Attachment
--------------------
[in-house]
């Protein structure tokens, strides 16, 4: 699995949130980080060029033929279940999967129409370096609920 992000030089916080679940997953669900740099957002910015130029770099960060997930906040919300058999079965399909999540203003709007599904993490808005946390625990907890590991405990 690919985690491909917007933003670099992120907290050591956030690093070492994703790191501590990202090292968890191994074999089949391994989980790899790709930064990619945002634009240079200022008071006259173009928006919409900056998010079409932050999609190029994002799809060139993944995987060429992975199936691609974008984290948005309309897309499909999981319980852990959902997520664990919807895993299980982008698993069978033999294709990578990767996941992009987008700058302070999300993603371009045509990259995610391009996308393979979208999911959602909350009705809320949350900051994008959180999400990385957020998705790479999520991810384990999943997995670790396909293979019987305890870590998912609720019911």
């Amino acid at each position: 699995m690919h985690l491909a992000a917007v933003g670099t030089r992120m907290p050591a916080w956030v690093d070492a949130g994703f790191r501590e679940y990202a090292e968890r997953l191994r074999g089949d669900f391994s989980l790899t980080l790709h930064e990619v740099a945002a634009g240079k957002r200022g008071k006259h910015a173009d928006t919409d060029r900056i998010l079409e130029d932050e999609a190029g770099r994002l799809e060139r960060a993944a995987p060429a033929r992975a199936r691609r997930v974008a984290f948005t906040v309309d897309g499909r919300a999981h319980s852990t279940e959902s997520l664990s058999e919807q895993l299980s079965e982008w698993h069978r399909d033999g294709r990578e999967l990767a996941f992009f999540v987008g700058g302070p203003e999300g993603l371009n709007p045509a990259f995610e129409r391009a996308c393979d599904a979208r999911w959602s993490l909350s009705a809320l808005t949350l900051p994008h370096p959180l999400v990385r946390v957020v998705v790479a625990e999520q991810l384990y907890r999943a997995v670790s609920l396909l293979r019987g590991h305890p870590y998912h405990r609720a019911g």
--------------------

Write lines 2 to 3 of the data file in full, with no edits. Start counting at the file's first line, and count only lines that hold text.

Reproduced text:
């Protein structure tokens, strides 16, 4: 699995949130980080060029033929279940999967129409370096609920 992000030089916080679940997953669900740099957002910015130029770099960060997930906040919300058999079965399909999540203003709007599904993490808005946390625990907890590991405990 690919985690491909917007933003670099992120907290050591956030690093070492994703790191501590990202090292968890191994074999089949391994989980790899790709930064990619945002634009240079200022008071006259173009928006919409900056998010079409932050999609190029994002799809060139993944995987060429992975199936691609974008984290948005309309897309499909999981319980852990959902997520664990919807895993299980982008698993069978033999294709990578990767996941992009987008700058302070999300993603371009045509990259995610391009996308393979979208999911959602909350009705809320949350900051994008959180999400990385957020998705790479999520991810384990999943997995670790396909293979019987305890870590998912609720019911």
């Amino acid at each position: 699995m690919h985690l491909a992000a917007v933003g670099t030089r992120m907290p050591a916080w956030v690093d070492a949130g994703f790191r501590e679940y990202a090292e968890r997953l191994r074999g089949d669900f391994s989980l790899t980080l790709h930064e990619v740099a945002a634009g240079k957002r200022g008071k006259h910015a173009d928006t919409d060029r900056i998010l079409e130029d932050e999609a190029g770099r994002l799809e060139r960060a993944a995987p060429a033929r992975a199936r691609r997930v974008a984290f948005t906040v309309d897309g499909r919300a999981h319980s852990t279940e959902s997520l664990s058999e919807q895993l299980s079965e982008w698993h069978r399909d033999g294709r990578e999967l990767a996941f992009f999540v987008g700058g302070p203003e999300g993603l371009n709007p045509a990259f995610e129409r391009a996308c393979d599904a979208r999911w959602s993490l909350s009705a809320l808005t949350l900051p994008h370096p959180l999400v990385r946390v957020v998705v790479a625990e999520q991810l384990y907890r999943a997995v670790s609920l396909l293979r019987g590991h305890p870590y998912h405990r609720a019911g």